I can't believe you Valley Views on the Law guys are doing another show about drunk drivers! There are so many critically important legal issues that the public should be educated about, and you're making it safe for incredibly selfish people to drink and drive, risking everyone's lives, without suffering the legal consequences they deserve. If you had any talent, Professor Purvis, I'd say this show was a waste of your time and talent, but let's just say it is a waste of your audience's time. Start addressing some meaningful topics or I and many others will be cancelling our subscription to Valley Views on the Law!
--Carlos Brito, Rio de Janeiro, Brazil
It appears to me that you have two objections to today's show, Mr. Brito. One relates to how Valley Views on the Law selects topics, and the other relates to how our legal system treats persons accused of driving while under the influence of an intoxicant.
As to topic selection, we consider various factors, including whether the topic will be one of interest to our audience, whether we can provide information about the law that they might not already know, whether the topic is currently at issue in the appellate courts or presents a timely matter of public policy, and whether it is of interest to us. The United States Supreme Court is considering the case of Bernard v. Minnesota, which involves the constitutionality of a regulation requiring drivers to submit to a blood alcohol test when stopped by the police. Because the Supreme Court is deciding the case, and because that court decides very few cases each year, a great deal of public and lawyerly interest is generated. The last time we covered this topic, about a year ago, the Supreme Court had just refused to hear a case involving a very similar issue, so we were very interested to follow up on our previous discussion. Driving while intoxicated is an issue of ongoing public importance, and as always at Valley View on the Law, we regard it as part of our public service to inform people of their rights under the law, especially for those who are innocent of charges that may be brought against them by the government.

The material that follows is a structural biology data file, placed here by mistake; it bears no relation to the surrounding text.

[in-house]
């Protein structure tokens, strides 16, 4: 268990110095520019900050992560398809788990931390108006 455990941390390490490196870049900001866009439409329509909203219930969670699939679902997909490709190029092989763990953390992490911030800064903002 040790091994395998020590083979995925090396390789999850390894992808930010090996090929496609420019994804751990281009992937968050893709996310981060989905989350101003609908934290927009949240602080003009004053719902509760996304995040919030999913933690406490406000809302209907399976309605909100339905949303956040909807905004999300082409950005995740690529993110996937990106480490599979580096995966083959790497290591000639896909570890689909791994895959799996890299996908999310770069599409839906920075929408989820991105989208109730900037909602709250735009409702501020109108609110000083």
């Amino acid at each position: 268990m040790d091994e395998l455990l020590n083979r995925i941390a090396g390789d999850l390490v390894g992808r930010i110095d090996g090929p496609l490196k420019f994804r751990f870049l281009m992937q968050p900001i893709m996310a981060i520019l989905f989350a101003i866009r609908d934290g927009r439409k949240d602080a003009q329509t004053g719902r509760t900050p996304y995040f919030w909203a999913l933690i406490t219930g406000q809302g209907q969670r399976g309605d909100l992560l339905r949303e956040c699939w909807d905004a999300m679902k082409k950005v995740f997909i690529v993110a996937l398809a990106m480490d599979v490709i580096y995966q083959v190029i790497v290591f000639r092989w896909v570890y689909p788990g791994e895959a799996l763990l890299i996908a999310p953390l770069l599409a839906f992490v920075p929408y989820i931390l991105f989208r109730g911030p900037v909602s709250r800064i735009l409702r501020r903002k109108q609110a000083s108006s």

With regard to the broader question about how the law processes drunk driving prosecutions, as I suggested during our previous show, I might agree that our legislatures have not effectively addressed the public policy issues at stake, but I am always skeptical that draconian punishments do anything other than making problems like this worse. We have only to consider America's long, hideously expensive and completely failed "War on Drugs" to conclude that even where addictive behavior results in significant danger to others, believing that filling the prisons with drunk drivers will end the carnage on our roadways is foolish. If we could get one of our California legislators as a guest we would love to talk about better ways to reduce deaths and injuries from intoxicated drivers, and if any of them are listening, give us a call at San Joaquin College of Law. We have invited a graduate of SJCL who has developed an expertise on the scientific and legal issues presented to talk to us about the pending Supreme Court decision and related matters, and as you know, we love to talk to our former students.
So please do not cancel your subscription--Dean Atkinson and I desperately need your money to supplement the paltry salaries we receive as law professors.
I should mention to our listeners that, like so much of the Dear Professors segment, I completely fabricated the suggestion that VVOL has subscriptions or that we receive any money in connection with our show. We are volunteers, and we love being radio superstars and do it for sheer joy. However, everyone should make a donation to KFCF, 88.1FM, because it is a nonprofit entity bringing valuable radio programming to the people of the Central Valley and beyond!